Fairfax County's leading business group is teaming up with two longtime foes to push for transit improvements and other so-called smart growth initiatives, saying the alliance provides the best chance of finding solutions to the area's worsening traffic problems.
Yesterday's announcement by the Fairfax County Chamber of Commerce, the Piedmont Environmental Council and the Coalition for Smarter Growth marks the latest political coup for slow-growth advocates who, through election upsets and fund-raising, have fast become major players in the regional debate over transportation and development.
Leaders of the three groups--gathered in a law firm's conference room atop a Tysons Corner skyscraper--said they will jointly lobby local and state politicians to speed up funding and construction of a $1.6 billion rail line to serve the rapidly growing Dulles corridor.
The groups will also push to have more land set aside for parks, to provide tax credits for employers that encourage workers to use public transit or work from home, and to encourage revitalization of the Route 1 corridor along with commercial expansion elsewhere.
Both sides--which began talking about two weeks ago at the behest of chamber Chairman James W. Dyke Jr.--stressed that they had not changed their positions on major issues of disagreement such as proposals to widen Interstate 66 or build a new bridge across the Potomac River.
"The agreement is to seek points of consensus," said Christopher G. Miller, president of the Piedmont group. "It's not going to require us to back off on issues we feel strongly about."
By joining together on several fronts, Miller and others said, the groups stand a better chance of persuading state and local officials to push for those projects. In the upcoming General Assembly session, for example, state legislators and Gov. James S. Gilmore III (R) are expected to debate the idea of buying rural land to protect it from development, while Fairfax supervisors are about to craft a new development policy for established neighborhoods.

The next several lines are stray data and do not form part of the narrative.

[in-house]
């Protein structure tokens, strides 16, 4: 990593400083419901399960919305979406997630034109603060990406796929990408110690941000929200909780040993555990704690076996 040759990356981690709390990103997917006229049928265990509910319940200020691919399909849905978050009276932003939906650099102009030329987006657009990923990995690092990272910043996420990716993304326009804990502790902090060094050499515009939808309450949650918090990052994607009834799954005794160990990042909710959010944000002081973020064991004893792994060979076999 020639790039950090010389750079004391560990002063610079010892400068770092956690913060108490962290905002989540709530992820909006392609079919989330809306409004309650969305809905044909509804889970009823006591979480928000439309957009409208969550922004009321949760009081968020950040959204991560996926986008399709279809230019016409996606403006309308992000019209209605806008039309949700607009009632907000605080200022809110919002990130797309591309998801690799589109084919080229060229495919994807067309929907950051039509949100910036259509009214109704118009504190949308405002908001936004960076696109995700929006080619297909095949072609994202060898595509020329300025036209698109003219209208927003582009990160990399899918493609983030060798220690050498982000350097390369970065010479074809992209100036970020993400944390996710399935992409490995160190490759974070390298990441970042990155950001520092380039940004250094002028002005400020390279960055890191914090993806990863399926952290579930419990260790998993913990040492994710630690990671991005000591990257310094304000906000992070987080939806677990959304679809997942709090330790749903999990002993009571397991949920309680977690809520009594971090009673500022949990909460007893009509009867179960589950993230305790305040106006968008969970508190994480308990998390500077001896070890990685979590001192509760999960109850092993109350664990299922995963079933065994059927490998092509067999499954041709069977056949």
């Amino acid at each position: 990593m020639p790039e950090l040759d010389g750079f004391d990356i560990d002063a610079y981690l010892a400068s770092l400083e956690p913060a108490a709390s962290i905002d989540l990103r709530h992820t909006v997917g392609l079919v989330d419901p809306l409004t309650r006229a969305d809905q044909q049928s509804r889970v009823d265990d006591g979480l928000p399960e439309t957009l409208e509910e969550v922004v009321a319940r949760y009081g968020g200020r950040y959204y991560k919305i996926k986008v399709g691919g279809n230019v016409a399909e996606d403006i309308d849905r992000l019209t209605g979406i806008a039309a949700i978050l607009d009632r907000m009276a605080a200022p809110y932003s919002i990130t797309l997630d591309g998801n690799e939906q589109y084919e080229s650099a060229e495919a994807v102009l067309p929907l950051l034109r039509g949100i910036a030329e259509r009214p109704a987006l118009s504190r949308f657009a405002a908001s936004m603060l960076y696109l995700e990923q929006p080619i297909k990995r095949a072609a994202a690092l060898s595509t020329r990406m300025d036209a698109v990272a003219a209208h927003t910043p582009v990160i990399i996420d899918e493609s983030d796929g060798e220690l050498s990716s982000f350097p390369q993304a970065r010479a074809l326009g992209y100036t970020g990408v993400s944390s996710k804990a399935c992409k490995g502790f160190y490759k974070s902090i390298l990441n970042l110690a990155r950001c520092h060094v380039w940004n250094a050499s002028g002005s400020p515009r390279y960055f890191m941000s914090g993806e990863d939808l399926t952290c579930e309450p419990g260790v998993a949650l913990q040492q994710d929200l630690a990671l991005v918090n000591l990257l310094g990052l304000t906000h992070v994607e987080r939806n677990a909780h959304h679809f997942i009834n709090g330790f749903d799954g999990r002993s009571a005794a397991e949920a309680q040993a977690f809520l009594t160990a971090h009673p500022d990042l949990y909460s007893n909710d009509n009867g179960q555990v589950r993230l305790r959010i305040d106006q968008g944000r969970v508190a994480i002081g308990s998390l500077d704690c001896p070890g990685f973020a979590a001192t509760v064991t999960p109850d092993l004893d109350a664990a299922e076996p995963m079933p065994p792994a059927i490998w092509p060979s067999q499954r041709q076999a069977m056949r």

"Elected officials are getting conflicting signals listening to us shouting at each other," said Dyke. "This sends a clear message to our elected officials that these are issues we should move on."
The alliance is noteworthy considering the long history of conflict between the groups. "There has almost been a prohibition on these groups being in the same room," observed Miller.
The Coalition for Smarter Growth, for example, has consistently criticized the Fairfax chamber and other business groups for relying too heavily on new roads to solve transportation problems. Chamber officials, meanwhile, have often portrayed slow-growth activists as out of step with public opinion.
CAPTION: Interstate 95 traffic backed up for miles after an accident in Fairfax County in June. A coalition is pushing for "smart growth" in the area.